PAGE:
Diabetes takes a toll on mental health

Diabetes takes a toll on mental health

The pressure of living with diabetes takes a significant toll on the emotional well being of more than half of the people diagnosed with the condition.

During National Diabetes Week last week (July 12 to 18) a campaign called ‘Heads Up on Diabetes’ was launched to focus on the mental and emotional health impact of living with diabetes.

Research tells us that 71% of people with type 1 diabetes and 58% of people with type 2 diabetes feel the condition has a negative impact on their emotional well being. The emotional burden of diabetes primarily comes from the dozens of extra decisions people need to make every day. Some of the things people have to think about include: ‘What are my blood glucose levels? Why have they gone high? Why are they low? Are my levels ok to drive? How many carbs are in that meal? Can I eat that piece of fruit?’ The burden of these decisions can weigh you down in the best of times, let alone during a pandemic. The social and physical restrictions bought on by COVID-19 have added further stress and pressure.

A national survey conducted by Diabetes Australia found:

1. Almost half of all people with diabetes (47%) had experienced a mental health challenge because of their diabetes in the last twelve months. This was higher (over 65%) for people with type 1 diabetes and women with gestational diabetes.

2. Younger people with diabetes under the age of 40 were much more likely to have mental health challenges. There are over 124,000 people with diabetes under the age of 40. While just over 40% of people with diabetes have spoken to a health professional about their mental health – more than 80% said they had not been offered professional psychological support, and over 25% were not able to access mental health support then they needed it.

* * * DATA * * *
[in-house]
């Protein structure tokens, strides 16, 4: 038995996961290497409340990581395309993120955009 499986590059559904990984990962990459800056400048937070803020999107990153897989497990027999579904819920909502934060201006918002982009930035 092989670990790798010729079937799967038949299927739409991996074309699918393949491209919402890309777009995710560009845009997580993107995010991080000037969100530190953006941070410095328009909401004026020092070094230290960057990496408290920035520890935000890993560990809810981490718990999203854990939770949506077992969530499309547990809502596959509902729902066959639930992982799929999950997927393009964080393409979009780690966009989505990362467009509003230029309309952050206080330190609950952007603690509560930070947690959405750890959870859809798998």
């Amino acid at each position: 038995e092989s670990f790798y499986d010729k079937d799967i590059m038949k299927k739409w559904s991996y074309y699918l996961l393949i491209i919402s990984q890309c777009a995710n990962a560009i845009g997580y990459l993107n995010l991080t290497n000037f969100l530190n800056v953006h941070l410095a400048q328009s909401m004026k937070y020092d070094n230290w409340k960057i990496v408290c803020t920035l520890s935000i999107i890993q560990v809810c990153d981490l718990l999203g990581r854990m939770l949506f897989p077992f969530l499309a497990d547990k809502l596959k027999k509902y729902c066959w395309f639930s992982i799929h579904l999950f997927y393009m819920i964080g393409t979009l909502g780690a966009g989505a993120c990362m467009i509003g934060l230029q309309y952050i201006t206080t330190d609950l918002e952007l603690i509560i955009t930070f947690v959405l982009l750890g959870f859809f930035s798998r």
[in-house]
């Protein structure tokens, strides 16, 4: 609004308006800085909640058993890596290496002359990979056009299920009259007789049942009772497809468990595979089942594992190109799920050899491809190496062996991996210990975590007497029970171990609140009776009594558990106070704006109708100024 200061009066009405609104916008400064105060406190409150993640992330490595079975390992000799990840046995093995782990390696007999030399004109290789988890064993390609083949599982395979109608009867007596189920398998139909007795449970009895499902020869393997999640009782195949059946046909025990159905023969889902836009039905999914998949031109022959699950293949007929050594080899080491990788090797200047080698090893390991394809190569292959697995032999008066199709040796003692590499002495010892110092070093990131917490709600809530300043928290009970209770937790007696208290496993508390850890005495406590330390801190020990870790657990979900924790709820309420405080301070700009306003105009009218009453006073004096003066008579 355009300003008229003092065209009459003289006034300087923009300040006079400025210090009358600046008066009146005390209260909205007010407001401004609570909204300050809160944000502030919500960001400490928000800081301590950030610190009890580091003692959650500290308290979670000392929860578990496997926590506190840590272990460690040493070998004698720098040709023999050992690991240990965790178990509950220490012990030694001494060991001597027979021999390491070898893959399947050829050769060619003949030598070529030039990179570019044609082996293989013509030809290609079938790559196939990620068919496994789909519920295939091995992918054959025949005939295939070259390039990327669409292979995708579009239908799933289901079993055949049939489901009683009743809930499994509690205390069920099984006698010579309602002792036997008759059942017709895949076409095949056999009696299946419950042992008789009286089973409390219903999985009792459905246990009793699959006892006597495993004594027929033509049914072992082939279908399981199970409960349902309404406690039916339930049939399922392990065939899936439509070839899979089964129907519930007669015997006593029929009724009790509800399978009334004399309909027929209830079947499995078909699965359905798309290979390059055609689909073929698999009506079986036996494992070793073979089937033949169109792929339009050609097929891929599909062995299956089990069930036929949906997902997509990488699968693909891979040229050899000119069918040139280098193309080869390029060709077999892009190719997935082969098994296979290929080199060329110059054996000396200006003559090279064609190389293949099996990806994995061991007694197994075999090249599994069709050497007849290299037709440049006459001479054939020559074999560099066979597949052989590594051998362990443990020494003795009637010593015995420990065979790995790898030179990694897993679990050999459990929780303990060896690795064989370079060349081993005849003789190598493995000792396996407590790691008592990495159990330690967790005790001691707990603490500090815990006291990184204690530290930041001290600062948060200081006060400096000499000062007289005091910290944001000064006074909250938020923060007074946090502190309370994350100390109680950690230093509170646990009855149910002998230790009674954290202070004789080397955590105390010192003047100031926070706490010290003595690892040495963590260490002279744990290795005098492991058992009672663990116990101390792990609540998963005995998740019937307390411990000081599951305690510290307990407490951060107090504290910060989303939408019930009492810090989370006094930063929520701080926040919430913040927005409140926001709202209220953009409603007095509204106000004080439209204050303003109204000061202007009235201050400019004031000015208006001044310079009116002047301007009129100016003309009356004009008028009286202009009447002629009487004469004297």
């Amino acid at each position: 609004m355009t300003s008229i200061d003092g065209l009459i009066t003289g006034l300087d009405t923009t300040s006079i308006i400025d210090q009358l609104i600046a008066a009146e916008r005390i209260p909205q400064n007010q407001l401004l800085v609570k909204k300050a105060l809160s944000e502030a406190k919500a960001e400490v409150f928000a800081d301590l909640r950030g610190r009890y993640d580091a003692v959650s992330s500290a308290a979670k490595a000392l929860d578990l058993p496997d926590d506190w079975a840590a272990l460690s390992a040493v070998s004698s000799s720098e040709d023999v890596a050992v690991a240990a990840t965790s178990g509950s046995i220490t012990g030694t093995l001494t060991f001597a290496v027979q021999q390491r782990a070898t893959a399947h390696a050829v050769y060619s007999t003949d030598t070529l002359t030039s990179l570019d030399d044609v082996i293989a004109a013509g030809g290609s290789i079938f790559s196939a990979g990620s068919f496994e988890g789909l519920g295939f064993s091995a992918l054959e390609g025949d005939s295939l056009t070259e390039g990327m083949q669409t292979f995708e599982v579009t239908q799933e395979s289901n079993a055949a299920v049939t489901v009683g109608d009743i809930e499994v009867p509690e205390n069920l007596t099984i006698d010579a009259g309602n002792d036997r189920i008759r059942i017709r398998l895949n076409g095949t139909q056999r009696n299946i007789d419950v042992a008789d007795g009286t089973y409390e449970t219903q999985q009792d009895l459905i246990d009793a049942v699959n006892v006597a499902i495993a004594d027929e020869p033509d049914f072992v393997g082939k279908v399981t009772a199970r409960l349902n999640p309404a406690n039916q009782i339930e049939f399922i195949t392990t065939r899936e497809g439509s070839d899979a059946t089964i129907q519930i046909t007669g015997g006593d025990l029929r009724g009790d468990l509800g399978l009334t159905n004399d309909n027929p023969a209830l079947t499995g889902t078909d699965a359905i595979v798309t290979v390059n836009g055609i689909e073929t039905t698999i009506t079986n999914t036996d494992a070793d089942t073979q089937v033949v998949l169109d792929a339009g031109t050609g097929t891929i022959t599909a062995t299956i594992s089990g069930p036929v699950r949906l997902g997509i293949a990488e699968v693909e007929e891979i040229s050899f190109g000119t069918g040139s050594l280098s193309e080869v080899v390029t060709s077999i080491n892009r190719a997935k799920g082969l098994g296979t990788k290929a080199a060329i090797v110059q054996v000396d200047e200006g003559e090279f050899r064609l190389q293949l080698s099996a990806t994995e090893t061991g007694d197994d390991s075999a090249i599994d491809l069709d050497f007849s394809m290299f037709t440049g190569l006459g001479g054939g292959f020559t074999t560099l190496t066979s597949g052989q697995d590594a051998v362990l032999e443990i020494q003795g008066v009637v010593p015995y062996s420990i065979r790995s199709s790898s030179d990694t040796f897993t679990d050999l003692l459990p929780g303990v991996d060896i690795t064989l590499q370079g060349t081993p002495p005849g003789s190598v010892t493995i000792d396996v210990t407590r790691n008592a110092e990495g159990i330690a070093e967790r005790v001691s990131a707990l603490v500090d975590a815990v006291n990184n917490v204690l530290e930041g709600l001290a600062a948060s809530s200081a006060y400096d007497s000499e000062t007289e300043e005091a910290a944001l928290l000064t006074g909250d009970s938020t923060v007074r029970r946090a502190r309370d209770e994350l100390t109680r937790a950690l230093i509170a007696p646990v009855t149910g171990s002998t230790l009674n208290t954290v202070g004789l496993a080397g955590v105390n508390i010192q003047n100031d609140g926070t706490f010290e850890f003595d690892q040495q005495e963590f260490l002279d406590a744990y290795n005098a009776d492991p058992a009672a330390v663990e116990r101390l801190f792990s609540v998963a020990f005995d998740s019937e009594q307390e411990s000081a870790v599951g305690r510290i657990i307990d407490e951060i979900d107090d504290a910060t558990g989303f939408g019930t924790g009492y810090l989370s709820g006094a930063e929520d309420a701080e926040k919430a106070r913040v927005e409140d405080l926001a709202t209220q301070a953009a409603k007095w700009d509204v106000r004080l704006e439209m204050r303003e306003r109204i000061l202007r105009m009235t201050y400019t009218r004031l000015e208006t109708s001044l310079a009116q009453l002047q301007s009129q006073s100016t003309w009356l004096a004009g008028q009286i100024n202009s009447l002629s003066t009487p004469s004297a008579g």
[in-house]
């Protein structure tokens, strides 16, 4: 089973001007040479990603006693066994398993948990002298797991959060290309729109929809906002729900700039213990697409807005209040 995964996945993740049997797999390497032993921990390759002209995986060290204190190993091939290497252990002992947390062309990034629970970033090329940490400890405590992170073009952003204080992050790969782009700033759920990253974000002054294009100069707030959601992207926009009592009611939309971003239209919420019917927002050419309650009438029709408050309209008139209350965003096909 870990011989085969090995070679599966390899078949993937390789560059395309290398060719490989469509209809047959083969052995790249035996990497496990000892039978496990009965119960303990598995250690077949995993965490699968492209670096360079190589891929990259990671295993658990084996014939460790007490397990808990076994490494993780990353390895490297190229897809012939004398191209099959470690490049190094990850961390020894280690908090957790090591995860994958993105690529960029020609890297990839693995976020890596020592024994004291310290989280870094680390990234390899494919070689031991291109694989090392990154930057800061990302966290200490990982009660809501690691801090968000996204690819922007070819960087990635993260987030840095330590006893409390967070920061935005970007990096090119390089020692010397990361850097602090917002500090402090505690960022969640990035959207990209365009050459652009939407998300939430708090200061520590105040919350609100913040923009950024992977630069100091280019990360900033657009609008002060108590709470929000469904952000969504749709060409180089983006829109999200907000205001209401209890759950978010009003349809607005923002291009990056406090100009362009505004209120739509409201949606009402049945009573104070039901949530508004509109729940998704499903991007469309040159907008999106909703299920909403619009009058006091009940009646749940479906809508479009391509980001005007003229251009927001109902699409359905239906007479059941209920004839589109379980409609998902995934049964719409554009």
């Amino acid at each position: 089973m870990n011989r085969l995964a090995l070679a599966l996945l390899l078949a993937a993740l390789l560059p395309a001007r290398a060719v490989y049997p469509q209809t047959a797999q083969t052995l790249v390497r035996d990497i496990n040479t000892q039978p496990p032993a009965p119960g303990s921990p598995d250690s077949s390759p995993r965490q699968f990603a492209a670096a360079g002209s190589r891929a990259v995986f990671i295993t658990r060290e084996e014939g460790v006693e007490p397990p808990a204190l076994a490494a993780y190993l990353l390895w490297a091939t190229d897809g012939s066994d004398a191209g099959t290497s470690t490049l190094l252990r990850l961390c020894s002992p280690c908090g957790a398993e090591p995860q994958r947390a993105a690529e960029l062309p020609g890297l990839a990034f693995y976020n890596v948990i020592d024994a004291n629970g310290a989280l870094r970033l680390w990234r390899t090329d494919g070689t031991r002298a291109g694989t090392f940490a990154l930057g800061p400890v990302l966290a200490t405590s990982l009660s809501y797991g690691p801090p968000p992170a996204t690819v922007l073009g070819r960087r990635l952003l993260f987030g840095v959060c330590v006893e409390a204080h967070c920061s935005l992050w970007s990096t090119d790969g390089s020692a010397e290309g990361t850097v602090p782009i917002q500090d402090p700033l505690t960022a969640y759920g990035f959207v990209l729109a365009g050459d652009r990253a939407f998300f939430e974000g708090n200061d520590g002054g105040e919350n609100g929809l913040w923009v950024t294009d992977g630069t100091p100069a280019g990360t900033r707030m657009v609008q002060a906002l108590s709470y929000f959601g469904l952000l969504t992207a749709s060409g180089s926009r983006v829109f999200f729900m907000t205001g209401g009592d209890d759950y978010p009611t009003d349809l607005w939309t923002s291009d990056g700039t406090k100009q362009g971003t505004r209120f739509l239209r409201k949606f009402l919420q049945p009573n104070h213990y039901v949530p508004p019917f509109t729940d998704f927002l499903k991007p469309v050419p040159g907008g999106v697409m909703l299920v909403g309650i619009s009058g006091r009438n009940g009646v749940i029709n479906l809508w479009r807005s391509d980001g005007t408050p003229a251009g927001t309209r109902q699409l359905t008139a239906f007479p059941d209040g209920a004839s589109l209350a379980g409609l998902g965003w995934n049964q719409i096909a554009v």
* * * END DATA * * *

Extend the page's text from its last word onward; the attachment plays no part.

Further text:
3. More than one in three people with diabetes (37%) say they felt burnt out by the constant effort required to manage diabetes.

4. More than one in four people (26%) said other people’s attitudes and stereotypes about diabetes negatively impacted their mental health.

Psychologist Katherine Dixon said diabetes is relentless.

“The pressure never goes away,” she adds. “Even when you’re doing all the right things for your health – eating well, exercising, taking your medication – when you have diabetes you can end up with the wrong result. It can be hard to find the right balance when your body doesn’t respond in the way you need it to.”

Ms Dixon suggests five simple steps to help people with diabetes thrive, not just survive:

1. Positivity – incorporate something that makes you feel good into your day.
2. Engagement – be fully in the moment. When we’re in the zone we stop worrying about other things.
3. Relationships – create connections with people that help you and make you feel good.
4. Meaning – do something that gives you a sense of purpose.
5. Achievement – celebrate big and small achievements each day

Diabetesshop.com currently has several books in stock to help people experiencing burn out or for those looking for ways to boost their wellbeing through mindfulness. Additional support can be accessed by phoning the NDSS helpline on 1800 637 700.

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